to sucker its tentacles

around my skinny legs.

Daddy said,

“You are learning to swim,”

and I let go of his hand.

“I am learning to swim,”

I chanted

and when the bottom

fell away,

I bobbed on top,

my face like a white flower

before me.

 

Perhaps it is realistic because it is real — the book is subtitled A memoir. Perhaps parts are painful to read because they were painful to live — and to write, the author said that starting these poems was like eating ground glass (although I doubt she can truly make the comparison, I believe this right is included in the poet’s license.). The good thing to reflect on, is that perhaps she recovers so fully because that is what people do.

 

In the end, I don’t find this poetry to be many things that I want poetry to be. It is painful and uncomfortable in many places. But it’s true in a sense that includes emotions and goes beyond facts, and that is something.

 

LEARNING TO SWIM: a memoir by ann turner

ann turner’s books

 

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always engaged in revision

29 01 2008

[HIS LIFE WAS THE PRACTICE]

 

His   life   was    the    practice   of   forming   a   single

sentence  which,  as   he  grew    older,  he   tried   to

simplify,   reduce  its  compound-complex  structure

into one statement ruled by the  separate, inviolate

pronoun within which he attempted  to live,  always

engaged in revision and the act of becoming;  as the

distilled   statement   gradually   became  a   fleeting

inquiry, a mild interrogative, which he repeated and

refined,   making  it  increasingly  concise, almost, at

his  conclusion,  producing no  more  than  a  distinct

sound,  not  quite a word, less than a  cry,  which his

death  erased  leaving  the question mark hanging in

the   air,   like  a  broken  halo,  emblem  of  his  birth,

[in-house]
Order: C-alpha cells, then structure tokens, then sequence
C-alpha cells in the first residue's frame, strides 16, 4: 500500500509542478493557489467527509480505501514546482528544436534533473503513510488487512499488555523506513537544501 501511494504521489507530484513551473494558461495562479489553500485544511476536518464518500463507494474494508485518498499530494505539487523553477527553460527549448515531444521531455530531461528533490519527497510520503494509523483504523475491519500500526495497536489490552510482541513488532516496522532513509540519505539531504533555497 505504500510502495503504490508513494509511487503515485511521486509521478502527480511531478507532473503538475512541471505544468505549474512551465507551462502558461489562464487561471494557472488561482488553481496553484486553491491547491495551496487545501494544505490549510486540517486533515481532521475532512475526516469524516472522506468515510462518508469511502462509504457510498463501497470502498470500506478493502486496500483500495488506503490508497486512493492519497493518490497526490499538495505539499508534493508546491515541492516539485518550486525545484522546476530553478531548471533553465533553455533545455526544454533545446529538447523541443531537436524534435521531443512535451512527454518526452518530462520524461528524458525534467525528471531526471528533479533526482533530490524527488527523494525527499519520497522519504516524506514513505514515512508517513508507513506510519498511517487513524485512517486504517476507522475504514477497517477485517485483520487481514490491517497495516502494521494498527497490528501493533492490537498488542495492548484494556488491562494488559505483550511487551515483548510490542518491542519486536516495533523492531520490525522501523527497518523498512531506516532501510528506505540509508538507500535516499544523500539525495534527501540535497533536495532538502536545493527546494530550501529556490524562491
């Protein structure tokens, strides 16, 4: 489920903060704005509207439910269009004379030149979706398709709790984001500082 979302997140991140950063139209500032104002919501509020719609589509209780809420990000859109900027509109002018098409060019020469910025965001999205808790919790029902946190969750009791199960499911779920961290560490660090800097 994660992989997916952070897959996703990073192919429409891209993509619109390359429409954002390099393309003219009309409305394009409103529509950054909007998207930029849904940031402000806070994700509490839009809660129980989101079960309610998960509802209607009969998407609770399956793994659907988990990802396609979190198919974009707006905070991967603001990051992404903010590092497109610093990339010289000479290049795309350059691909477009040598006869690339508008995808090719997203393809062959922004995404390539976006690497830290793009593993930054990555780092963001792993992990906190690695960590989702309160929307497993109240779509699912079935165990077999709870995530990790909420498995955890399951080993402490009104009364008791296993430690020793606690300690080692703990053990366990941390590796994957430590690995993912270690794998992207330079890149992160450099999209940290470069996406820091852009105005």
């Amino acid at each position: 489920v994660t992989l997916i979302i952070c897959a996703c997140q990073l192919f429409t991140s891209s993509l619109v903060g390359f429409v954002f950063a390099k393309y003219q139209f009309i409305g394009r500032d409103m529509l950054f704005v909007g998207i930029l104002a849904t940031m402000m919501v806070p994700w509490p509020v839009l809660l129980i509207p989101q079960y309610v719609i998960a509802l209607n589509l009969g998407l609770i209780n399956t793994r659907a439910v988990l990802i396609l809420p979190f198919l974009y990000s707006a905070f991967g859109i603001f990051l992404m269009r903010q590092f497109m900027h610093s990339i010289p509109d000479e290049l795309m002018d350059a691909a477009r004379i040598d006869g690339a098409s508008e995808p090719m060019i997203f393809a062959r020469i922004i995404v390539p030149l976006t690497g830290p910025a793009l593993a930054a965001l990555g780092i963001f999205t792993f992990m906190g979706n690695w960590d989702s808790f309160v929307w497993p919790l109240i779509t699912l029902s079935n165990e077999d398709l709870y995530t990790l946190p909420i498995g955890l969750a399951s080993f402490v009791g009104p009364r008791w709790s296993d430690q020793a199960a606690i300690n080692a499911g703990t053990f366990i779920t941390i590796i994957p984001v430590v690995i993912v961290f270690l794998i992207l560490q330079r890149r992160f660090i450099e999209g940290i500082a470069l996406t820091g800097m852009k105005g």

evolution and release: a full life.

STEPHEN DOBYNS

 

You can read another of Stephen Dobyns’ poems, Yellow Beak, here (recommended!): http://www.poets.org/viewmedia.php/prmMID/16845

 

He is a poet and an author, including the detective stories featuring Charlie Bradshaw, each title of which has Saratoga as the first word.

 

Here’s 2 somethings from The Porcupine’s Kisses:

 

Look at this dark night: no stars, no moon. Look at this crowd of

people. Do you know one better than the other?

 

It isn’t yours until you can stand to see it break.

 

The Porcupine’s Kisses (Poets, Penguin)

 

His book of essays on poetry, Best Words, Best Order: Essays on Poetry, looks like a good way to pull myself further into this new world of the poem that I have started to enter. Here’s a bit more about Dobyns, from the Amazon.com review:

 

Dobyns, the author of eight volumes of poetry (and 17 novels), believes, like Baudelaire, that “each poem … has an optimum number of words [and] an optimum number of pieces of information … and to go over or under even by one word weakens the whole.” Poetry, he says, belongs to the reader, not the writer, and as readers, “at the close of the poem, we must not only feel that our expectations have been met but that our lives have been increased, if only to a small degree.” And, if that’s not challenge enough for the writer, add to it “that the conclusion of a given piece must appear both inevitable and surprising.”

Best Words, Best Order, 2nd Edition: Essays on Poetry

 

I’d add that a good story always seems that way — inevitable and surprising, just like a good life. Surprising at the time, but in hindsight, how could it have gone any other way?